leukemia (ALL) is the most common type of pediatric cancer. New research suggests that young patients with ALL and their
parents are likely to report to their physician that they took more of
their anti-cancer medication than they actually did.
The study, published online in Blood
, the Journal of the American Society of Hematology (ASH),
reports that 84% of patients with ALL or their parents
over-reported adherence to a regimen of 6-mercaptopurine (6MP), an oral
maintenance therapy for pediatric ALL.
‘Young patients with acute lymphocytic leukemia and their parents over-reported adherence to anti-cancer medication than they actually did.’
Physicians prescribe 6MP for two
years after chemotherapy for patients to achieve durable remissions, but
studies show that over 95% of prescribed doses must be taken to
"Because this therapy is administered orally every day, we cannot
supervise our patients to make sure they are taking their pills," said
senior study author Smita Bhatia of the University of Alabama
at Birmingham. "Findings from this study suggest that we need better
ways to monitor intake of medications as prescribed."
This study builds on trends observed among children with chronic
illness with at-home treatment regimens, and is the first to directly
compare self-reporting against electronic monitoring in pediatric cancer
Dr. Bhatia and colleagues gave 416 pediatric ALL patients from 87
participating institutions across the United States prescription pill
bottles for their 6MP that contained a microprocessor chip in the cap to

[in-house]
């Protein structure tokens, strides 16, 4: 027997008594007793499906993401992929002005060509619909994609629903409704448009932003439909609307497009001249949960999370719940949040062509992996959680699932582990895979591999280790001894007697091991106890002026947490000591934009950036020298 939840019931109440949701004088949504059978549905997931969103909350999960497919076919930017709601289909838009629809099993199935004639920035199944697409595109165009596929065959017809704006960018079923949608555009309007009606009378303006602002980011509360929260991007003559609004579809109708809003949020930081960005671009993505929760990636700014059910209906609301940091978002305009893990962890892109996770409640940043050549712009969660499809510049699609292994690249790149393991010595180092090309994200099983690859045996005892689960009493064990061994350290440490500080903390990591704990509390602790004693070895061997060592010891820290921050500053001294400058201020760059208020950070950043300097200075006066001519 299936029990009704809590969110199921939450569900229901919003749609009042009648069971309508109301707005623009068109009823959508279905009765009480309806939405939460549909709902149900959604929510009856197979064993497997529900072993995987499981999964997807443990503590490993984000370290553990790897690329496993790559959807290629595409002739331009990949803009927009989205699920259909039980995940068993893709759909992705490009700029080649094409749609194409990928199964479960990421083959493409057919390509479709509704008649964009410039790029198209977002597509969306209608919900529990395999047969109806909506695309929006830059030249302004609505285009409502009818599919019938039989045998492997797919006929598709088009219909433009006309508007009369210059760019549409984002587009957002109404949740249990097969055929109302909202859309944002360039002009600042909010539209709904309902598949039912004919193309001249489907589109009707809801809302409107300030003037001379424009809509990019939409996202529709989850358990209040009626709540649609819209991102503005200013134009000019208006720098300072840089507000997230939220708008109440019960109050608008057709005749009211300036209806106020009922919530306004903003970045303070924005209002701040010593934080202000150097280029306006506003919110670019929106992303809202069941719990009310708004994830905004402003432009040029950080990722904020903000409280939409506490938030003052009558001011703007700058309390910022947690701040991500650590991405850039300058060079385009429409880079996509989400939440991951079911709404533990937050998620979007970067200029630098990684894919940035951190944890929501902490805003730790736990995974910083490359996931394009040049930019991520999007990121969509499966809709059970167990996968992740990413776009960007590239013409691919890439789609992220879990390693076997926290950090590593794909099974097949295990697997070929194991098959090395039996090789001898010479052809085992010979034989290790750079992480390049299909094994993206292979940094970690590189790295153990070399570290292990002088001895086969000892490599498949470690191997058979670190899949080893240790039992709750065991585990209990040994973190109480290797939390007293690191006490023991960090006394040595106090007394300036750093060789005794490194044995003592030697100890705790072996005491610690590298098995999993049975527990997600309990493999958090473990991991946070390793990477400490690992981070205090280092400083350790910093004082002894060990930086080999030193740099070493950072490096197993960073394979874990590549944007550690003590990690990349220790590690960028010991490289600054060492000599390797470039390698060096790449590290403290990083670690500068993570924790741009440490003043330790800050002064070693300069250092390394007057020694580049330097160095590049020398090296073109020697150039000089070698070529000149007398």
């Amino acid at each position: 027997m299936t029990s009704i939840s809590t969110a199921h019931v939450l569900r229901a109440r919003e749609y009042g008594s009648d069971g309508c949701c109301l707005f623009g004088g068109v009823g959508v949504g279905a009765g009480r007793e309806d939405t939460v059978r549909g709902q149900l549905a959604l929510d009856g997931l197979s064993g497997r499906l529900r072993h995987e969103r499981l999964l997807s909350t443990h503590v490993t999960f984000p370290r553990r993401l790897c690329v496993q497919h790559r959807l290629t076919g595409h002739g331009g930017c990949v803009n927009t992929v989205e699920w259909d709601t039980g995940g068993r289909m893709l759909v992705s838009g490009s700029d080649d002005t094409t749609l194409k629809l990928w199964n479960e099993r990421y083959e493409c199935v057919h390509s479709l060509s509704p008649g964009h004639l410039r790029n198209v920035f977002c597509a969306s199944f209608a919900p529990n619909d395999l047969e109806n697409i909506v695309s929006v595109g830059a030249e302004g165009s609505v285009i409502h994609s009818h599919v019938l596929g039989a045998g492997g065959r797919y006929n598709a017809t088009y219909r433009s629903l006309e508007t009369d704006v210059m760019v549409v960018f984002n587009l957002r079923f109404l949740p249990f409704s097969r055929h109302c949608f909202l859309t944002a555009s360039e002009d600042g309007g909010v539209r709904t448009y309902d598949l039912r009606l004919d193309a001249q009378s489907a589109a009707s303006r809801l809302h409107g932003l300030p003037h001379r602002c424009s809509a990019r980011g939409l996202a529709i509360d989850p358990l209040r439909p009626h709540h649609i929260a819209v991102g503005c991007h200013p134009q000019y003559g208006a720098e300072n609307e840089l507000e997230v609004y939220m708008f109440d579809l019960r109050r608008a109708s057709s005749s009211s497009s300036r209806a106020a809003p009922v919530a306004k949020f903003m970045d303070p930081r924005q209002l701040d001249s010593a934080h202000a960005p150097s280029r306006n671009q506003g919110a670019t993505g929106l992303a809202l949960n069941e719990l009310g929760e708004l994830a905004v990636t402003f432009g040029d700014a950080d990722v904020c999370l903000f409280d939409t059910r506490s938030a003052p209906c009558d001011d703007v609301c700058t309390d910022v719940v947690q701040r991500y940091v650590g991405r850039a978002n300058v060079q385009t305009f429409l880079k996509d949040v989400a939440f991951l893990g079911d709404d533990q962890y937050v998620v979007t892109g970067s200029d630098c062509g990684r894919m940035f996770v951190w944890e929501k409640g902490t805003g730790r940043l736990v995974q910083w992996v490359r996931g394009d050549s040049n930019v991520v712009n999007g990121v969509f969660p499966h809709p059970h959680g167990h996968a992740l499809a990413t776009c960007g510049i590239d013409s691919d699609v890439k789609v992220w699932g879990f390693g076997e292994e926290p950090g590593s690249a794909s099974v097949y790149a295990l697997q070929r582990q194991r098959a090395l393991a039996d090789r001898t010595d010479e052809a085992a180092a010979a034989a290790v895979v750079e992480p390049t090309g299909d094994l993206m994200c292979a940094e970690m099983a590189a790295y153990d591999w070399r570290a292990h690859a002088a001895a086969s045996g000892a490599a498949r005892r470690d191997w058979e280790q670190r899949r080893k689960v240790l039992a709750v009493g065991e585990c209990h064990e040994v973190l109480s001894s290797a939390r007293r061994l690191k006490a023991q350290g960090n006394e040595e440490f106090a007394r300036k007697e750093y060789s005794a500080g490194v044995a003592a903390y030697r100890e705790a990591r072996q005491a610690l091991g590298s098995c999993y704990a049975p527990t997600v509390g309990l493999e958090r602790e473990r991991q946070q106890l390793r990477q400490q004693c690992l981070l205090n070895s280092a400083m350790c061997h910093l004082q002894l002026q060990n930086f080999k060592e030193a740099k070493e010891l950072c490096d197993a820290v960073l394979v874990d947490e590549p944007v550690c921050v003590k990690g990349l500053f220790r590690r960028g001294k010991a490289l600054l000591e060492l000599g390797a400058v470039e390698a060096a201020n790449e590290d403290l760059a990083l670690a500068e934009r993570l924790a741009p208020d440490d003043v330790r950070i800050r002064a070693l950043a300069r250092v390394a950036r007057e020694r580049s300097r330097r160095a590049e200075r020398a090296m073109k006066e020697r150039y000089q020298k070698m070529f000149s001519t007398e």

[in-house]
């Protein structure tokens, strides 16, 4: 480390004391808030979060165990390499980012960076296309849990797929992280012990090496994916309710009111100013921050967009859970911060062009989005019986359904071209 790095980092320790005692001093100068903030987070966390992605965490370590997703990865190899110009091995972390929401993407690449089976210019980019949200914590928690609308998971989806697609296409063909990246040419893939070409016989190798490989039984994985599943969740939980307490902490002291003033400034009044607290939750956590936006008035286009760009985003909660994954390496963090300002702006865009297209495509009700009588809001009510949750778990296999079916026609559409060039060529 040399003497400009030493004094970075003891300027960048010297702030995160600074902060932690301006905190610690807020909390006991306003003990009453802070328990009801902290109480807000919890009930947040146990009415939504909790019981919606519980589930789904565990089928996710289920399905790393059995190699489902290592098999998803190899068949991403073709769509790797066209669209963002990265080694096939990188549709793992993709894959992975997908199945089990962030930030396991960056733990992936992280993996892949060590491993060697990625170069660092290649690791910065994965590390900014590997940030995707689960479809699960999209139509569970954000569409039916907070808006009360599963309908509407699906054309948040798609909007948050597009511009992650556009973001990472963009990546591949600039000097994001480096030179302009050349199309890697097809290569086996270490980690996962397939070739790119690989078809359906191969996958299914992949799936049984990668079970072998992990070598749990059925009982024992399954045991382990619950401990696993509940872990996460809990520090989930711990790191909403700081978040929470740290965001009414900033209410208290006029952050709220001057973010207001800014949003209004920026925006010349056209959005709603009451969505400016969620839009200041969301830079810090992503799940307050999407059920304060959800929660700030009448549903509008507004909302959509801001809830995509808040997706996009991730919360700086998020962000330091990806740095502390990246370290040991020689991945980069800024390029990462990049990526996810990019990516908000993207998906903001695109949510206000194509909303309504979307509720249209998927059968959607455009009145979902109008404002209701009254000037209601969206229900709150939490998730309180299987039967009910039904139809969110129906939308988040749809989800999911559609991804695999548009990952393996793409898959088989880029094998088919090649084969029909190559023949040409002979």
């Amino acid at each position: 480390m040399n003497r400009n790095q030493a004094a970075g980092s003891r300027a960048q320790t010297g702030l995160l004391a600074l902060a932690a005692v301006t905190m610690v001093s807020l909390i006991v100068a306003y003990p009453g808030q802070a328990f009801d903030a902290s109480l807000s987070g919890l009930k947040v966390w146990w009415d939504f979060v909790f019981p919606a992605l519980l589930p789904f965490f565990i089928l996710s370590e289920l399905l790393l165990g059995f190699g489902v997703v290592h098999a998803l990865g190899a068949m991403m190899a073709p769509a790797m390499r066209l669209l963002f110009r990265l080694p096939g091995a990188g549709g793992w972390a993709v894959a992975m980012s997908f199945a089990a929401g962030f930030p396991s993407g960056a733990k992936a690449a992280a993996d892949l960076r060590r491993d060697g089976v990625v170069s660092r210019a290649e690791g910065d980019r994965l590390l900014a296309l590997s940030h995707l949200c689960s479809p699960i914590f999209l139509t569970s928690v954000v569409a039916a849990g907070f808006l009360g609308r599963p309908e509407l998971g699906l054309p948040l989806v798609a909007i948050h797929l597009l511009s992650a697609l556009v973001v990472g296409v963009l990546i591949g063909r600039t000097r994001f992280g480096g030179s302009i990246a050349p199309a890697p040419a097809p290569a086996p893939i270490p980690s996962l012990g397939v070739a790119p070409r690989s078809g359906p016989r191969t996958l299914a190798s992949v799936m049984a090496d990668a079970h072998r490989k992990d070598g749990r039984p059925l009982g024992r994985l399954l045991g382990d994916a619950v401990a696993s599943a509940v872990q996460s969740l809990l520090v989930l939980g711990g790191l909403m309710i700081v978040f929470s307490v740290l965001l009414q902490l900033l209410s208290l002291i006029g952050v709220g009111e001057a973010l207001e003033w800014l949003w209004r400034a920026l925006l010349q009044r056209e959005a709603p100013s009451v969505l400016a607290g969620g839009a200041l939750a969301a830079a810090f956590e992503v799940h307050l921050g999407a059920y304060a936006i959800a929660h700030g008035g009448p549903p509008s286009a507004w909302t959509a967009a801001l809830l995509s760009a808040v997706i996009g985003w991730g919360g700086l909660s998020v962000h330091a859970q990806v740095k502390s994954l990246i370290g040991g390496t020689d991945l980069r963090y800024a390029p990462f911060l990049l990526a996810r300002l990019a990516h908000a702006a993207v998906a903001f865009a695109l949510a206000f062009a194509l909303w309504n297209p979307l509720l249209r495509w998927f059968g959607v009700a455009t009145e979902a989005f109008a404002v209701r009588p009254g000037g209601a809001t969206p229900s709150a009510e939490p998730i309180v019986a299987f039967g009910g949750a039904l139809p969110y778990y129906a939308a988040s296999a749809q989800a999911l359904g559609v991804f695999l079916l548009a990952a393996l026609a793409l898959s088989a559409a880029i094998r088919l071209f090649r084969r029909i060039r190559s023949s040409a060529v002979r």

log the date and time the bottle was opened. These logs were then
compared against self-report questionnaires completed by patients or
their parents and provided to their physicians at monthly check-ups.
In addition to observing a majority of patients over-reporting the
number of days that they had taken their medications, researchers
observed a direct inverse trend in over-reporting. Of those found to
adhere to their regimens (defined as taking their prescribed dose 95% of
the time), a small percentage (8%) over-reported their intake. However,
among those found non-adherent, a substantially larger percent (47%)
"We observed that there was an inverse relationship between
over-reporting and the extent of non-adherence," said Dr. Bhatia
In order to find out why patients were not taking their prescribed
medication, lead study author Wendy Landier, also of the
University of Alabama at Birmingham, organized separate one-on-one
interviews with patients and their parents. In these interviews, Dr.
Landier noted that forgetfulness was the primary reason for
non-adherence. "We found that partnering with a parent was very
conducive to our patients' adherence, playing a key role in combating
forgetfulness," said Dr. Landier.
Recognizing the importance of parental involvement in patient
adherence, the team was inspired to conduct further research to make
parents more involved. In a trial that builds on this study, physicians
send personalized text messages to both patients and their parents at a
prescribed time reminding them to take their medicine. Both patient and
parent then report back, via text, that the indicated dose was taken.
"Our first study showed that non-adherence was prevalent, increasing
the risk of relapse. We then found that parental vigilance was an
important facilitator to adherence, while forgetting to take the
medication was the most commonly reported barrier. We used these
findings to inform the intervention trial to help families improve
adherence to treatment. We hope that this will be a real step in
improving outcomes in children with leukemia," said Dr. Bhatia.